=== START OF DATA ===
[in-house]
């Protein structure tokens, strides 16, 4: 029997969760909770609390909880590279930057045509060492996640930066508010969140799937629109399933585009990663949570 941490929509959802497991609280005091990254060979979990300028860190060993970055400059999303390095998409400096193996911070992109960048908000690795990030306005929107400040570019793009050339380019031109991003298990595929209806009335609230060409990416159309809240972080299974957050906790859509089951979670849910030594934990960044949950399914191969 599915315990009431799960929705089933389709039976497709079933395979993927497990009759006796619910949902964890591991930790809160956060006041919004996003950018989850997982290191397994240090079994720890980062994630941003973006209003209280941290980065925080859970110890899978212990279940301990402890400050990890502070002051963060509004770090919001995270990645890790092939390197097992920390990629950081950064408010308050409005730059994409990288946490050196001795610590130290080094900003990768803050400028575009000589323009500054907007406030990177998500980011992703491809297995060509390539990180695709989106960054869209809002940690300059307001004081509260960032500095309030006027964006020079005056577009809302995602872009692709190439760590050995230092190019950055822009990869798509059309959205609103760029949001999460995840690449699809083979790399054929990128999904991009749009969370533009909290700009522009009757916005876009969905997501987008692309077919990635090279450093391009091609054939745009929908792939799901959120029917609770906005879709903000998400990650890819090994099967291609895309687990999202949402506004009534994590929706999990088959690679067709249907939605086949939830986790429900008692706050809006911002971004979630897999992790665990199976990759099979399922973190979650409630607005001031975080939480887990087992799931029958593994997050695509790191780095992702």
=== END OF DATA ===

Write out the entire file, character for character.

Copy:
[in-house]
């Protein structure tokens, strides 16, 4: 029997969760909770609390909880590279930057045509060492996640930066508010969140799937629109399933585009990663949570 941490929509959802497991609280005091990254060979979990300028860190060993970055400059999303390095998409400096193996911070992109960048908000690795990030306005929107400040570019793009050339380019031109991003298990595929209806009335609230060409990416159309809240972080299974957050906790859509089951979670849910030594934990960044949950399914191969 599915315990009431799960929705089933389709039976497709079933395979993927497990009759006796619910949902964890591991930790809160956060006041919004996003950018989850997982290191397994240090079994720890980062994630941003973006209003209280941290980065925080859970110890899978212990279940301990402890400050990890502070002051963060509004770090919001995270990645890790092939390197097992920390990629950081950064408010308050409005730059994409990288946490050196001795610590130290080094900003990768803050400028575009000589323009500054907007406030990177998500980011992703491809297995060509390539990180695709989106960054869209809002940690300059307001004081509260960032500095309030006027964006020079005056577009809302995602872009692709190439760590050995230092190019950055822009990869798509059309959205609103760029949001999460995840690449699809083979790399054929990128999904991009749009969370533009909290700009522009009757916005876009969905997501987008692309077919990635090279450093391009091609054939745009929908792939799901959120029917609770906005879709903000998400990650890819090994099967291609895309687990999202949402506004009534994590929706999990088959690679067709249907939605086949939830986790429900008692706050809006911002971004979630897999992790665990199976990759099979399922973190979650409630607005001031975080939480887990087992799931029958593994997050695509790191780095992702």